Friday, December 31, 2010

Raising the Standard

2 Corinthians 5:16-6:2
John 8:12-19
What Jesus says in our reading from John today seems strange at first glance. “You judge by human standards,” he tells a group of Pharisees, “I judge no one” (John 8:15). My initial response is to say of course they judge from human standards. They are humans, what else could they do? Jesus’ next words don’t help much. “Yet even if I do judge, my judgment is valid; for it is not I alone who judge, but I and the Father who sent me” (v. 16). Well, of course Jesus has a different perspective, I say. He’s the Messiah, the Son of God. There is simply no way we could ever see things the way he does. That’s when Paul speaks up and tells me to slow down a minute. “From now on, therefore, we regard no one from a human point of view” he tells his readers in Corinth (2 Corinthians 5:16a). So if I’m supposed to view people from something other than a “human point of view,” how is that going to work?

Over the years I have had the pleasure to offer training to dozens of Presbyterian lay people about to take office as elders or deacons. One of the things I will often do is show them the passage from Titus 1:5-9. where there is a list of the qualifications for elders and bishops. I will then ask those present to indicate if—based on what they have read––they are still qualified to serve. No one has ever raised his or her hand. And they shouldn’t. It’s very unlikely that anyone could ever meet such high standards. It’s just not human nature. But to me that’s not the point. The point is that here is a quality of life to which we may (must?) aspire, here is an image of what we should strive for.

I think Paul’s words to the Corinthians must be similar. It is practically impossible to see things as something we are not. But that does not remove from us the responsibility to strive, by God’s grace, to reach that point. As people of faith we are challenged to cast off, as best we can, what we have been and to put on that which is given to us in Jesus Christ. Baptism is a sign of this newness of life and a reminder of the community which walks beside us. As we enter a new year and face ever newer challenges, ever starker realities in our world, we should aspire to see things, not in the same old ways, but as new creatures born in the death and resurrection of Jesus Christ. May 2011 be a time of awakening for us all, and may we find our standards raised as we strive to live in the light of the gospel.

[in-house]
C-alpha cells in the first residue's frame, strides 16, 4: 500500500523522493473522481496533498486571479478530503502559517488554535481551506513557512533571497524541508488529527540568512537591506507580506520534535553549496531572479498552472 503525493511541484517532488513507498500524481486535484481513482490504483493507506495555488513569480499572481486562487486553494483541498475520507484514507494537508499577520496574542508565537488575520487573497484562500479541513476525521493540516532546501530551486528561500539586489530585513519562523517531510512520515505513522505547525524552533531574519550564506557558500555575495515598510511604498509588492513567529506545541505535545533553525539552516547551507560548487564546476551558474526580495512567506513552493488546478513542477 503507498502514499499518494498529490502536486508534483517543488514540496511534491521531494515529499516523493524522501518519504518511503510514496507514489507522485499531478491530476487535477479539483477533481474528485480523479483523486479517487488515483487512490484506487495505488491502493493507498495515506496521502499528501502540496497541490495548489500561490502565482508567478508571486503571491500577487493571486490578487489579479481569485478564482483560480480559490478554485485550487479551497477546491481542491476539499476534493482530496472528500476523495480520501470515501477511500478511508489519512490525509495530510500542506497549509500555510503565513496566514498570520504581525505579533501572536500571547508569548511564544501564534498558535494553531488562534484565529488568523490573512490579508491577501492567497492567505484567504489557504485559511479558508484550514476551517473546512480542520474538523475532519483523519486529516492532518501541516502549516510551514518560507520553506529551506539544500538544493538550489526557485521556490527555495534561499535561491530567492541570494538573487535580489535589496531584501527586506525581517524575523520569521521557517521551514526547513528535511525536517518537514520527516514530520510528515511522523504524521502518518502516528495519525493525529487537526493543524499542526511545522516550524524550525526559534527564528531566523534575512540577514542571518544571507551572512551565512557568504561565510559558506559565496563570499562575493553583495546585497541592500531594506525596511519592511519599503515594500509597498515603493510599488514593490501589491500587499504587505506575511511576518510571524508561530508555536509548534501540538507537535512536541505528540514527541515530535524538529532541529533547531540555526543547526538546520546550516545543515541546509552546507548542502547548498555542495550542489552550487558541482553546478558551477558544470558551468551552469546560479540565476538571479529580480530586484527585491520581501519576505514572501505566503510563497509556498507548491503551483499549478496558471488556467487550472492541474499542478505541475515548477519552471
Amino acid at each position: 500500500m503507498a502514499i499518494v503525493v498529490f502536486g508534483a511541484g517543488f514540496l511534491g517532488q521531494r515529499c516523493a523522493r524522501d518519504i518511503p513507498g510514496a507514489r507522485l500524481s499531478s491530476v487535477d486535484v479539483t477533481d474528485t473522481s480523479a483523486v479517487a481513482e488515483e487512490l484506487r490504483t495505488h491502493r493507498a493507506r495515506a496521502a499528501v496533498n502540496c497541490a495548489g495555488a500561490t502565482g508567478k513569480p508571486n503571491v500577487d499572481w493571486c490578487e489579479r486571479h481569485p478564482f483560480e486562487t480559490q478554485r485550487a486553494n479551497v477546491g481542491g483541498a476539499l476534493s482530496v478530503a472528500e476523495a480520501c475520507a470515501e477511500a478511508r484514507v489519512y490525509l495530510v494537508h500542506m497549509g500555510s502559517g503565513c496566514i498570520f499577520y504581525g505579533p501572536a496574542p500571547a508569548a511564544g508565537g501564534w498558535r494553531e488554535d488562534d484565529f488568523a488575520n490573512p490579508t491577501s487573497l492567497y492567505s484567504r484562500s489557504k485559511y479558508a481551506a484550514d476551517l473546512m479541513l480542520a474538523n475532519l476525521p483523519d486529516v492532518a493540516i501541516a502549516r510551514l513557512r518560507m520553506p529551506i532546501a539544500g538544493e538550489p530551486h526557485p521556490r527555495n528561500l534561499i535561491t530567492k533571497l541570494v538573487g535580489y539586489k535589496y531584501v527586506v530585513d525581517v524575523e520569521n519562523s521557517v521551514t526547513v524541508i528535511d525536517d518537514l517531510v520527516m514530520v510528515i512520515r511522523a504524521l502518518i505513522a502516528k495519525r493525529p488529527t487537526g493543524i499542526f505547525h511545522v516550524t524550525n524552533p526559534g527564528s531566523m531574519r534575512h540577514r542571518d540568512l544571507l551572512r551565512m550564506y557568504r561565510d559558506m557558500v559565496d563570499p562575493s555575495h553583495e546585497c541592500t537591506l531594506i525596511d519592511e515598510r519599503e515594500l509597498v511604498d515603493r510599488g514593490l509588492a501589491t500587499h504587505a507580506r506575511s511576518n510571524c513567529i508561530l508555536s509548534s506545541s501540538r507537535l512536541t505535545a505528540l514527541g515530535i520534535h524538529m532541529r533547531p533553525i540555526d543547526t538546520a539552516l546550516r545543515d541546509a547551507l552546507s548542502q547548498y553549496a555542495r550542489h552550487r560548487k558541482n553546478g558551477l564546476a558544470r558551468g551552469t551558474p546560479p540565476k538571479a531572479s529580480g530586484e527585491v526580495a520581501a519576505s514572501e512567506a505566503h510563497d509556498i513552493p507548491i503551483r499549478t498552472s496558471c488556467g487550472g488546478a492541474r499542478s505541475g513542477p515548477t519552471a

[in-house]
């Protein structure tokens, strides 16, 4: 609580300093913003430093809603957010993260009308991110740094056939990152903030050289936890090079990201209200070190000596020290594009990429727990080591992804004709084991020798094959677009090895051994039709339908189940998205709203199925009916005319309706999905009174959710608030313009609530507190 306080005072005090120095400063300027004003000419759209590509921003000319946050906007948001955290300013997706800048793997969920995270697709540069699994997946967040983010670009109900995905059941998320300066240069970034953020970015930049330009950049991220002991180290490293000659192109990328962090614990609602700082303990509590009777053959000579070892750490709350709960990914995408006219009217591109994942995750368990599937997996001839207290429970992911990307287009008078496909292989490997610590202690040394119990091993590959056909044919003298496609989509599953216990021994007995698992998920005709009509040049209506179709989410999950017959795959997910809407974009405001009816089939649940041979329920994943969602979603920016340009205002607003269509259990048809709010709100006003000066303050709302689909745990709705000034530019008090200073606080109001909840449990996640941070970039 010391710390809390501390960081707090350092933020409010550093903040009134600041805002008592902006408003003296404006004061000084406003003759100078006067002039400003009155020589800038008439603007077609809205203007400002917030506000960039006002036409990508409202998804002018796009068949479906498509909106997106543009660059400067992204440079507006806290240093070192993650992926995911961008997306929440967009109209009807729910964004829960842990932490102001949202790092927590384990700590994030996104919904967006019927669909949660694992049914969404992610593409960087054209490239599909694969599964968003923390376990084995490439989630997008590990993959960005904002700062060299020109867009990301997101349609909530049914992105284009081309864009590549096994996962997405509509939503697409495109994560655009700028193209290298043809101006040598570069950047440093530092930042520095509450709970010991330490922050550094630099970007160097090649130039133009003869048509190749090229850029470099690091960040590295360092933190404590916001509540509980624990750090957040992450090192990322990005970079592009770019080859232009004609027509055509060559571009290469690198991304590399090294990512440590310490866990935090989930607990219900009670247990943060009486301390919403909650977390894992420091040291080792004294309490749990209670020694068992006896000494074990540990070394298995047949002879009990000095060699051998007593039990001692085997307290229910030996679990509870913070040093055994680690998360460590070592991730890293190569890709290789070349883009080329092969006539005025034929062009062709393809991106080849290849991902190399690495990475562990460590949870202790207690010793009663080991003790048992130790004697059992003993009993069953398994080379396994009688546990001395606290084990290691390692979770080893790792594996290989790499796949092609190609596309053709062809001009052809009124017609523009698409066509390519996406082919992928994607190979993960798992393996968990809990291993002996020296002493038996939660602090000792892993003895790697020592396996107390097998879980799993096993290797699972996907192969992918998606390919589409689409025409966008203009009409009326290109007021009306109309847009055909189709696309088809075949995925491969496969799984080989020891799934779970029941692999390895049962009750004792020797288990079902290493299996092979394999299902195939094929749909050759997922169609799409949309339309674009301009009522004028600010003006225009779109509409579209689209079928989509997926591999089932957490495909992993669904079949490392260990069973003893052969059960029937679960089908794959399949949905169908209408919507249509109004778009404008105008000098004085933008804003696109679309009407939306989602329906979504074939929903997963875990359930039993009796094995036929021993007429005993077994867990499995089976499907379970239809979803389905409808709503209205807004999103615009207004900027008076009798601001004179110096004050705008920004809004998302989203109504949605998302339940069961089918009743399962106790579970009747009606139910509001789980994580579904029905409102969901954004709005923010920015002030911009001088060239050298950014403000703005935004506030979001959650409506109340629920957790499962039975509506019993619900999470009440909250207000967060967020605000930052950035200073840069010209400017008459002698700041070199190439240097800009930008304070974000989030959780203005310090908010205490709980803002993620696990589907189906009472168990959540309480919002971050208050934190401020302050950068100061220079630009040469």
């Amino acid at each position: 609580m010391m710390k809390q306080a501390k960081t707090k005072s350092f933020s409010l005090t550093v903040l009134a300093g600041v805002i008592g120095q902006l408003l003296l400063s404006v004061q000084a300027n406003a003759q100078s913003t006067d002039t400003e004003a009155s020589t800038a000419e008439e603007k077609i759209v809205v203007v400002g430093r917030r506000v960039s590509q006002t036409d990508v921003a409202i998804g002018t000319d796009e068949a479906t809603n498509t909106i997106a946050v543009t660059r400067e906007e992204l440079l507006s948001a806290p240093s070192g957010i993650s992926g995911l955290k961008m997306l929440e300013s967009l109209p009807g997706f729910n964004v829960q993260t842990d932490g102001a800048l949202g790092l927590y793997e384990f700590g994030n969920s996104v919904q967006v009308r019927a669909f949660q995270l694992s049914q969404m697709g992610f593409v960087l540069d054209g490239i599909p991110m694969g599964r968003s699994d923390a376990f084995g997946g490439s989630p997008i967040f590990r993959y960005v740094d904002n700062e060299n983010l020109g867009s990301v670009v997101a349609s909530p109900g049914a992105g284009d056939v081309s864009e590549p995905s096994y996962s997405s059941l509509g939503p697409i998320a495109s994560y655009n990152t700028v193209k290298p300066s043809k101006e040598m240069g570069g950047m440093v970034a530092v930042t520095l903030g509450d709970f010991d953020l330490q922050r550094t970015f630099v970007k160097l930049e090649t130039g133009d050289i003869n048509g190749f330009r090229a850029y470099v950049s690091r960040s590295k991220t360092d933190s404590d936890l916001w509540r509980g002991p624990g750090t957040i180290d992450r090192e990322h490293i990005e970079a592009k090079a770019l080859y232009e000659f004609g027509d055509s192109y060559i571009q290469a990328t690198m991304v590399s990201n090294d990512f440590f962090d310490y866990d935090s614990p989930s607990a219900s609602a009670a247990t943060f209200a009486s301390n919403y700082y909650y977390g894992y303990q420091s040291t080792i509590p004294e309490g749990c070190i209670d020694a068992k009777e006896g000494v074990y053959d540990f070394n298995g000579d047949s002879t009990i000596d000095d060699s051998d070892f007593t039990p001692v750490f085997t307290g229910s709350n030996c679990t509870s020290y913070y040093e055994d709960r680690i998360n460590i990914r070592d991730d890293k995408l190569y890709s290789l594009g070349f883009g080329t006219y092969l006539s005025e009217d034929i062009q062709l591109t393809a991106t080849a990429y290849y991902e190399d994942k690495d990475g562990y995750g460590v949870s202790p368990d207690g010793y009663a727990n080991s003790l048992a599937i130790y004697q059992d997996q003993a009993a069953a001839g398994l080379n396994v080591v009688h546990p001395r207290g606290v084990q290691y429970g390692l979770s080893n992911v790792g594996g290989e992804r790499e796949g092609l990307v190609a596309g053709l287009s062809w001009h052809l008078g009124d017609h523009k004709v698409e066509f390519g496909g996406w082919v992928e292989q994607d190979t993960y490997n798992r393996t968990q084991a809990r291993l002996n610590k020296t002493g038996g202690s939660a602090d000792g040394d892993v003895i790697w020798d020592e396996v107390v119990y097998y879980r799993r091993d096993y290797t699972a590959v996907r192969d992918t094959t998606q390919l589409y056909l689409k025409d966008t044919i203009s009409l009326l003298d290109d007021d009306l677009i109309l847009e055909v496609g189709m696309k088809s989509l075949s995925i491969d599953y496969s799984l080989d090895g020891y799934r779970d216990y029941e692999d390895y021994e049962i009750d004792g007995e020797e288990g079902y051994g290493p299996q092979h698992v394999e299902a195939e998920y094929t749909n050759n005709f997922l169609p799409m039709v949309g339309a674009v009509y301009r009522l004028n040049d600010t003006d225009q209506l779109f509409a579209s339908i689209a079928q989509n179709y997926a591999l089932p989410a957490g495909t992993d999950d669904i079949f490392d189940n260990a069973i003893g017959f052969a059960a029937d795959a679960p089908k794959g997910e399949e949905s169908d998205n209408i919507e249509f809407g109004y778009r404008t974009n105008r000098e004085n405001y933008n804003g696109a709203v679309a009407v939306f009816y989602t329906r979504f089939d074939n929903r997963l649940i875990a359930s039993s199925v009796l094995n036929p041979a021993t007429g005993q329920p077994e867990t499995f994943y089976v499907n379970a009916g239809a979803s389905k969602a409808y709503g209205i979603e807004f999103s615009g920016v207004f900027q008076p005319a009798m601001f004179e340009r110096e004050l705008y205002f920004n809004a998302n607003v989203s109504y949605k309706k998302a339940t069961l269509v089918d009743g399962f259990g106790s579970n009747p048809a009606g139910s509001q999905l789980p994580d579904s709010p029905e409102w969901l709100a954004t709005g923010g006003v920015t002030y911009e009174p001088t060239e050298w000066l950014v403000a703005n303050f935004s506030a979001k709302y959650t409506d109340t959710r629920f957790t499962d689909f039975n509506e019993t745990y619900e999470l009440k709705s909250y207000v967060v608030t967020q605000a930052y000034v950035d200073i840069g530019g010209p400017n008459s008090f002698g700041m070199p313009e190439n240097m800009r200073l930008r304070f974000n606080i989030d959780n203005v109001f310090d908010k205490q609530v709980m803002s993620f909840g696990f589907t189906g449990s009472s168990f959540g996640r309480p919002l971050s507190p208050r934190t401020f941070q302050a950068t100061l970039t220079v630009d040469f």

Prayer: Lord, bless our past as a time of learning, our present as a time of living, and our future as a time of achieving all to your glory. In Jesus’ name. Amen.

Thursday, December 30, 2010

Everybody's Invited

Isaiah 25:1-9
Our reading for today from the prophet Isaiah discusses what the Lord will do in days to come. One particular verse caught my eye because of its relevance for the contemporary church. “On this mountain,” says the prophet, “the Lord of hosts will make for all peoples a feast of rich food, a feast of well-aged wines, of rich food filled with marrow…” (Isaiah 25:6). This is one of the passages in Isaiah that has come to represent the Messianic hope which the church associates with Jesus Christ. In fact, in Luke we read very similar words: “People will come from east and west, north and south, and will eat in the kingdom of God” (Luke 13:29).

The first thing to catch the readers eye may be the quality of the food that is promised, “a feast of rich food…filled with marrow.” This is no fast food or carry-out, this is good stuff, the kind of meal that one associates with a full life. But I think we should also notice who it is that will be invited to this feast. The Lord will prepare this sumptuous dinner “for all peoples.” The Hebrew word used here for “peoples” usually means “all humankind.” The promise then, seems to be without distinction. Everyone will have the opportunity to share in the feast, to be a part of what God is doing.

On the one hand this may lead us to images of workers hired late in the day and paid for a full day’s labor, or of prodigal sons welcomed home, or of fights over who reclines where at a meal. But the image is certainly intended to be one of a joyous family reunion, tables heaped high with tasty dishes which we share with relatives we may never have met. So we look forward with great hope to that day when all the earth will see and understand the glory of God and life will be what it was always intended to be.

Prayer: God of hosts, give us patience as we await the coming of your kingdom and help us to welcome others in the meantime as we prepare for that day. Amen.

Wednesday, December 29, 2010

When I Need a Drink

Isaiah 12:1-6